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Bilbao’s Plaza Nueva

Ever since King Fernando VII of Spain laid its first stone, Bilbao’s Plaza Nueva (or Plaza Berria in Basque) has never ceased to make history. Situated in the very heart of the Casco Viejo quarter, it was once an expanse of marshland and an important link between the town and the fishing neighbourhood of San Nicolás. Through this square ran the young Miguel de Unamuno, and it was also the birthplace of the famous painter Manuel Losada, who would later depict it during the Venetian celebrations that took place in 1872 owning to the visit of King Amadeo I of the House of Savoy to the city. Ever since it was constructed, Plaza Nueva—which translates as New Square—has never lost its special status as a witness to the city’s social and commercial activity. It is for this reason that it is not uncommon to see large groups of friends enjoying each other’s company in its many bars and restaurants, along with good wine and an abundance of pintxos.

The new square that was once old

The point at which Ribera Market, Achuri station and the Church of San Antón converge was once the site of a square commonly known as Plaza Vieja (Spanish for Old Square). The city’s intellectual pretensions during the eighteenth century prompted the decision to create a new focal point for the social and commercial life of the city. Although there are official records of plans to build a new square dating from 1786, it wasn’t until 1828 when the plan was finally set in motion.



It is widely known that the support of King Fernando VII for the project was the perfect antidote to pressure from Bilbao’s landlords who, fearful of a possible fall in house prices, had misgivings about the construction of the square. Unfortunately for the monarch, his death in 1833, along with the antipathy that prevailed in liberal Bilbao at the time, scuppered plans for his statue to be built in the centre of the square. Instead, a pond took centre stage until 1890, followed by a statue of Bilbao’s founder, Diego López de Haro, and later a bandstand, which competed with the one in Arenal Gardens until the beginning of the last century.

Today the square is surrounded by the streets of Calle Askao, Calle Sombrerería, Calle de Los Fueros and Calle del Correo, which is where the main entrance and the most recent, in terms of all five, stands. Its origins date back to the bombing that Bilbao suffered during the Civil War, which quite literally opened up a gateway into the plaza. Changes were also made to the square’s name during the Franco era. Even though it had maintained the name Plaza Nueva up until then, from 1939 to 1980 it was officially known as Plaza de los Mártires. However, with the onset of democracy it regained its original name, demonstrating that it had never been known as anything else for the people of Bilbao.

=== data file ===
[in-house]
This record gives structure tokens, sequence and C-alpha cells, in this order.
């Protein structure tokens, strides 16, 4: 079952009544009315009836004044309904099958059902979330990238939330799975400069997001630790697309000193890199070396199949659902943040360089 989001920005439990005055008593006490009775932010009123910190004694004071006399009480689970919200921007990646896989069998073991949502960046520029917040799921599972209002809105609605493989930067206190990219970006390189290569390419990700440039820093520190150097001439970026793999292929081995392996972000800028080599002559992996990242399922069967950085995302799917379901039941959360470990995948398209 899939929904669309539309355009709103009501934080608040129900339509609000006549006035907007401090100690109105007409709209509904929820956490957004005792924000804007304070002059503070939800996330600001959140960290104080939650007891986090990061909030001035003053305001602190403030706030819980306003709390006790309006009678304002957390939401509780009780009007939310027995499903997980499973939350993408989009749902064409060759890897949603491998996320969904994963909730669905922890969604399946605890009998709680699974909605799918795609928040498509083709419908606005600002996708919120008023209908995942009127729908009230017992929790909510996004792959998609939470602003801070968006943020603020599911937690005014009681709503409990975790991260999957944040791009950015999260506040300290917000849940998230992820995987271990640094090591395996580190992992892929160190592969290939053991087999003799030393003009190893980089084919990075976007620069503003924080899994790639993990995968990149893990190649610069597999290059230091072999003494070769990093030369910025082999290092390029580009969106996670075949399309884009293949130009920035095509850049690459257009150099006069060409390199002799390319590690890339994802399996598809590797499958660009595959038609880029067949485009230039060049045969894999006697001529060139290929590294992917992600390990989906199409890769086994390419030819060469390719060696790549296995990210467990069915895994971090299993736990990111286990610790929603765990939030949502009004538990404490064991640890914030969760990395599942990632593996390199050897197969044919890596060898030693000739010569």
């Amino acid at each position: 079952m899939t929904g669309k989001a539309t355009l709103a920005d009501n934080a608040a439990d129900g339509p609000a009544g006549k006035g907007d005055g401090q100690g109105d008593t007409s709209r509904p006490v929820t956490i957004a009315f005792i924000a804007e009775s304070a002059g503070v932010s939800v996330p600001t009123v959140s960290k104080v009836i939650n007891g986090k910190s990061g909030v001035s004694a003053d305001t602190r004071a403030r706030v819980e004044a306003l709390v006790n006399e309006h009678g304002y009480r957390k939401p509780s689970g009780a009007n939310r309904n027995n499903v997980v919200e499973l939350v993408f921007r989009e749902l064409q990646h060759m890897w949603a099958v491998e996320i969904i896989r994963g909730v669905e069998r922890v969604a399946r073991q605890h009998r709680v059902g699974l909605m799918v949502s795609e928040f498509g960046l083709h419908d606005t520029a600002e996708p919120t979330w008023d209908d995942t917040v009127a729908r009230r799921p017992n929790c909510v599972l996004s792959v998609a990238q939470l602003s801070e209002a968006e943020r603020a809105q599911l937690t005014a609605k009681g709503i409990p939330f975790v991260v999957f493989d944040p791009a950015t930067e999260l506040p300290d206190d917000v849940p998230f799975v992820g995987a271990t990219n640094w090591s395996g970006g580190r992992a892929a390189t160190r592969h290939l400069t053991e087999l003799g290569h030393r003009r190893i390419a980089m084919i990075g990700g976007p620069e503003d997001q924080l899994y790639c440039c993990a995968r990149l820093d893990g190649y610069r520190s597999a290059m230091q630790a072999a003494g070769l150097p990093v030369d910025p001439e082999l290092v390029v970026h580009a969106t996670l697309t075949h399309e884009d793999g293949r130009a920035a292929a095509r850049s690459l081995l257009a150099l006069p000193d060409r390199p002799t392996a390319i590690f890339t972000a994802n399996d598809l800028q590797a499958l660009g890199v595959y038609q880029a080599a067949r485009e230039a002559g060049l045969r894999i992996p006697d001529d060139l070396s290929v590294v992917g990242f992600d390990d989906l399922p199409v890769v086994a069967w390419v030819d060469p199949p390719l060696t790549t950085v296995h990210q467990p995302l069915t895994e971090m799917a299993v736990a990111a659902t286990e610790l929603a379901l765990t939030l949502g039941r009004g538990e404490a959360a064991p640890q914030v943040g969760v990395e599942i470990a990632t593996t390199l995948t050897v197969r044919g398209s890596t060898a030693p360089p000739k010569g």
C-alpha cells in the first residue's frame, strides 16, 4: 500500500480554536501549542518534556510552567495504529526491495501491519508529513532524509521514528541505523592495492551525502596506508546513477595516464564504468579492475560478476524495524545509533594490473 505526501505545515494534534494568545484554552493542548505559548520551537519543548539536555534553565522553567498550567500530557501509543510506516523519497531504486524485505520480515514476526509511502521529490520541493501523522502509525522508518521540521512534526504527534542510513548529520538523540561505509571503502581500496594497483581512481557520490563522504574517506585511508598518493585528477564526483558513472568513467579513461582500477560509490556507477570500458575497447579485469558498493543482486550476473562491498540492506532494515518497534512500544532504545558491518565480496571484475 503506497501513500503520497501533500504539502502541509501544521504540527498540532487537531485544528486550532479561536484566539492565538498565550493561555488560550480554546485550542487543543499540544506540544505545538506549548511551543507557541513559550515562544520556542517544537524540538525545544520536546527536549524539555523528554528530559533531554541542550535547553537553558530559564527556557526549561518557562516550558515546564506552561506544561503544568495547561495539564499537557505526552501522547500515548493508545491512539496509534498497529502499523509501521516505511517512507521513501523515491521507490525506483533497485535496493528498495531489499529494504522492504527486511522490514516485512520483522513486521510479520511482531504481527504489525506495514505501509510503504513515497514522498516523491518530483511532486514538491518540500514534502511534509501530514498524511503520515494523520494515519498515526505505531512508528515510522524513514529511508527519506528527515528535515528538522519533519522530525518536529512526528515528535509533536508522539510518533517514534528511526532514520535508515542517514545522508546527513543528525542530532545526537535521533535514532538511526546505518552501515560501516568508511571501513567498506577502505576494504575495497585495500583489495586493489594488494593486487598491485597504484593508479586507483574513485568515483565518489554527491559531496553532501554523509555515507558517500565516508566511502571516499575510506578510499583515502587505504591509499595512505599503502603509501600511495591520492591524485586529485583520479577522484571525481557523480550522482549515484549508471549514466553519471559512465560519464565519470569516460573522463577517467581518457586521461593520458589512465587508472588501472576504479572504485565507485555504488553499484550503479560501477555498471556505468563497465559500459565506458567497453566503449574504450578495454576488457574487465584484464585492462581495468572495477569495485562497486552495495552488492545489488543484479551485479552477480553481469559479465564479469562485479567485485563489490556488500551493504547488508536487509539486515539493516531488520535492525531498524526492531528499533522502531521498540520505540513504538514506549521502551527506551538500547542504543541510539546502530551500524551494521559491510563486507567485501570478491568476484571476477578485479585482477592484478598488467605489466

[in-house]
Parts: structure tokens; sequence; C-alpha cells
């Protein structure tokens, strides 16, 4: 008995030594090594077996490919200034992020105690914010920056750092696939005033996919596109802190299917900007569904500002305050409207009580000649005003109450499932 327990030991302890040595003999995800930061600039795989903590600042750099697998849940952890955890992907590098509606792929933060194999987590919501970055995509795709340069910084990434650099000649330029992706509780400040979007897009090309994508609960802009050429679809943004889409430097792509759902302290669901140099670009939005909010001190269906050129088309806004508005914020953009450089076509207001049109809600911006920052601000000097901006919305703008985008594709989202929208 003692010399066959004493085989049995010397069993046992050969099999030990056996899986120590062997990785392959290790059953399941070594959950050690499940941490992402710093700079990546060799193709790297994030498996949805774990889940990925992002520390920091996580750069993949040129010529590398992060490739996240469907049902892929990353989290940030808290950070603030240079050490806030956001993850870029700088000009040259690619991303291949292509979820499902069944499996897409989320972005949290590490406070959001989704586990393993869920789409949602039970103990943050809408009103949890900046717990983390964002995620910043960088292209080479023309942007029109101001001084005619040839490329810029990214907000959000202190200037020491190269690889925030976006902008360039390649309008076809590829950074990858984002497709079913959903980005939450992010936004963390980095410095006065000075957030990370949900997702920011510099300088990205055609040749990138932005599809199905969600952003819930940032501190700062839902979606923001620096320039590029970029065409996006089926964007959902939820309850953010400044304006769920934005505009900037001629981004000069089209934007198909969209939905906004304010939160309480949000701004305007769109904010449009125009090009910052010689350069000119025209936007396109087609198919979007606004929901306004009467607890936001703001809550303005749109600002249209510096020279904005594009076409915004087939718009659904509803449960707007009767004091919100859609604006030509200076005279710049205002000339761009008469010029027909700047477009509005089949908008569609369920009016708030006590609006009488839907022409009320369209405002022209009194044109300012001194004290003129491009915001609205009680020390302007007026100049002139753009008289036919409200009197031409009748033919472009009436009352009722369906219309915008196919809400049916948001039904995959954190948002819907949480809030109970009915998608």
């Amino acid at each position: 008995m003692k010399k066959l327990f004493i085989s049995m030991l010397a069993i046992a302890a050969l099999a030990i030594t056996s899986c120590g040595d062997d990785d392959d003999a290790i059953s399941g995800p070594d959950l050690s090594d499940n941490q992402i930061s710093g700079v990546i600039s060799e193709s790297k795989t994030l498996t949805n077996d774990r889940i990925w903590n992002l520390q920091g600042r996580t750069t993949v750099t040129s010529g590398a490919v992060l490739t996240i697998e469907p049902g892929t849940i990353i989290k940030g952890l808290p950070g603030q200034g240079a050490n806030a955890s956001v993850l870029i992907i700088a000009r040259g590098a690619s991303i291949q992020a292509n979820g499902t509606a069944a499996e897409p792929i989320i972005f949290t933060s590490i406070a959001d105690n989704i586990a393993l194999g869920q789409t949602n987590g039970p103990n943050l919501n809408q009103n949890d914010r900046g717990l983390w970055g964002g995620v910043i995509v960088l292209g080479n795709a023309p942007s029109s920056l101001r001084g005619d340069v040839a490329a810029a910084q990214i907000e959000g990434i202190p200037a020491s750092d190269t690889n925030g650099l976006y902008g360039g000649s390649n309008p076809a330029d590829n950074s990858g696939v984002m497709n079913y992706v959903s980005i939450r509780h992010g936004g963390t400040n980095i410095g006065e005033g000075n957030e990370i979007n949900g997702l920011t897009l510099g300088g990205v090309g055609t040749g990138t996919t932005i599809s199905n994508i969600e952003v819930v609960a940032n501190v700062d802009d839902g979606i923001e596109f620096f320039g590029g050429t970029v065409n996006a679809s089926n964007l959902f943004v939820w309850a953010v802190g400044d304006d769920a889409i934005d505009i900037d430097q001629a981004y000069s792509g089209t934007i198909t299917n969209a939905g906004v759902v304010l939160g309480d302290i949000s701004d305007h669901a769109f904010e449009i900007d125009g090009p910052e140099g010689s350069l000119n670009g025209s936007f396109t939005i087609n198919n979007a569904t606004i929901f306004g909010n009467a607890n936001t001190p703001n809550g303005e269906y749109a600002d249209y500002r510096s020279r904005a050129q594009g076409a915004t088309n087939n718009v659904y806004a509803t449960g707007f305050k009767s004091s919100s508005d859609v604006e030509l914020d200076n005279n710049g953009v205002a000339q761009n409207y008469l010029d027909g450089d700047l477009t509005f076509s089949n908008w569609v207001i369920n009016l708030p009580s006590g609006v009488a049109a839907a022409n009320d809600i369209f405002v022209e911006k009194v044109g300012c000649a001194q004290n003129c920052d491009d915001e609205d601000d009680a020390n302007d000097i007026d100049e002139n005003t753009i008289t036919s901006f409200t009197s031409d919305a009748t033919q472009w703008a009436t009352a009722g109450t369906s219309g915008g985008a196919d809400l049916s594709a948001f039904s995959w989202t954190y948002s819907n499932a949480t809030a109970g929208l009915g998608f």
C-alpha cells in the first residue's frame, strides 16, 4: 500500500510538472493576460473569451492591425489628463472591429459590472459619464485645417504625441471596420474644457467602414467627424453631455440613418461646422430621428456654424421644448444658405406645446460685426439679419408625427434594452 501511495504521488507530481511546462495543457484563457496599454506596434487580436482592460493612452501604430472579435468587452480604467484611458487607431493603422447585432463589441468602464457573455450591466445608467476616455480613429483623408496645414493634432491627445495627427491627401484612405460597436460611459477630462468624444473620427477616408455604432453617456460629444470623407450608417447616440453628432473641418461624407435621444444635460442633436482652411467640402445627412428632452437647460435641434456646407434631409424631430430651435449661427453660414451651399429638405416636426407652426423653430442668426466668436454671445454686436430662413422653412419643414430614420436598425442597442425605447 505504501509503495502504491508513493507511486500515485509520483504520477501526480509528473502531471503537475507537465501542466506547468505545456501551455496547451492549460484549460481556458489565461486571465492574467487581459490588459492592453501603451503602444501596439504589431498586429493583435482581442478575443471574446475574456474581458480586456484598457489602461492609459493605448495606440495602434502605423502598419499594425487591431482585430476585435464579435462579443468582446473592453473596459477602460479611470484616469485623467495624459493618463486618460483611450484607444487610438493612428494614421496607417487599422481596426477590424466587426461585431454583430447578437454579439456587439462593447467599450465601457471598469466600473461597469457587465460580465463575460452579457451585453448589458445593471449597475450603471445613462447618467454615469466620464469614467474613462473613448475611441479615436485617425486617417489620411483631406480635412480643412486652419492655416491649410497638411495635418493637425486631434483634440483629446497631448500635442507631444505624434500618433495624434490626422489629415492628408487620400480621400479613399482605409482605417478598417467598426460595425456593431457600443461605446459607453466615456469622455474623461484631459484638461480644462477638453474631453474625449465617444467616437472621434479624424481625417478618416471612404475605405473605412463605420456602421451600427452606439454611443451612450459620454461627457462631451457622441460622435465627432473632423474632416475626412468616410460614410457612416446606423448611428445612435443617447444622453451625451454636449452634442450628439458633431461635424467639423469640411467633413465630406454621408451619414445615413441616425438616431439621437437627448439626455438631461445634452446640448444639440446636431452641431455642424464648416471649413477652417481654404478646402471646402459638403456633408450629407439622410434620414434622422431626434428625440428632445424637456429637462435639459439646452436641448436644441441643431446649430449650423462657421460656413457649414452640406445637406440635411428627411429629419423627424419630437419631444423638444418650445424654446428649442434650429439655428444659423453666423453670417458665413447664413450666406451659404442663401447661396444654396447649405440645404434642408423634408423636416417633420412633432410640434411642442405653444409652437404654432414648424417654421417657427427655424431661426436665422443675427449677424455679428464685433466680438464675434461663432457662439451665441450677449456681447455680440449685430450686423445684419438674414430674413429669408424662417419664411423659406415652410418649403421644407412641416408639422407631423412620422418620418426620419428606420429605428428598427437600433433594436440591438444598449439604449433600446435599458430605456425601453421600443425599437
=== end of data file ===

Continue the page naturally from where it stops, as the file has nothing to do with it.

Regocijos Bilbaínos on Plaza Nueva

In the annals of Bilbao’s history, one of the most madcap events to have occurred seems to have taken place on Plaza Nueva. In 1872, the Italian King Amadeo I from the House of Savoy, then King of Spain, visited the traditional Bilbao festivities—known as Regocijos. In preparation for his visit the people of Bilbao decided to pay tribute to him by organising an authentic Venetian celebration. By taking advantage of the marshy land on which it stood, the square was flooded with water and a series of gondolas captained by local residents dressed up as Venetians were set sail. To encourage popular participation a great prize was awarded to the most beautiful gondola.

Another curious story goes that on the days of the Regocijos, the spouts of the old pond that used to stand in the middle of the square spurted red wine instead of water.

The Plaza Nueva of today

Although Plaza Nueva—a veritable example of neoclassical architecture—used to be formed of symmetrical gardens filled with acacias and magnolia trees, construction of the current underground car park in 1966 saw it replaced by bare cobblestones.

On one side, atop of the colonnades, a clock and the emblem of the Lord of Biscay presides over the façade, vestiges of the Regional Government of Biscay, which once based on Plaza Nueva until the building was ceded to Banco de Bilbao in 1900 and later the Royal Academy of the Basque Language.

Nonetheless, the protagonists of the square are, without a doubt, the many cafes and restaurants that line it, both under its covered walkways and in the surrounding area. Restaurante La Olla, famous for its tortilla pintxos with a great variety of fillings; Café Bilbao, with its baby squid and calamari; or the nearby Bar Sorginzulo, give us a small insight into the food on offer in the area.

If you can, a visit to the square on a Sunday is a must, as for many years now it transforms into a flea market, much like El Rastro in Madrid, where you can buy, sell or exchange second hand books and records, coins and stamps, stones and all manner of collectable items.


Information of interest

  • Other places of interest in the surrounding area:
    • The Basque Museum (La Cruz, 4).
    • The Church of Los Santos Juanes (La Cruz, 2).
    • Arriaga Theatre (Plaza Arriaga).
    • The Church of San Nicolás (Plaza San Nicolás).
  • How to arrive:
    • By metro, Line 1 and/or Line 2, Casco Viejo station.
    • By car, use Parking del Arenal (the Plaza Nueva car park is only for residents).

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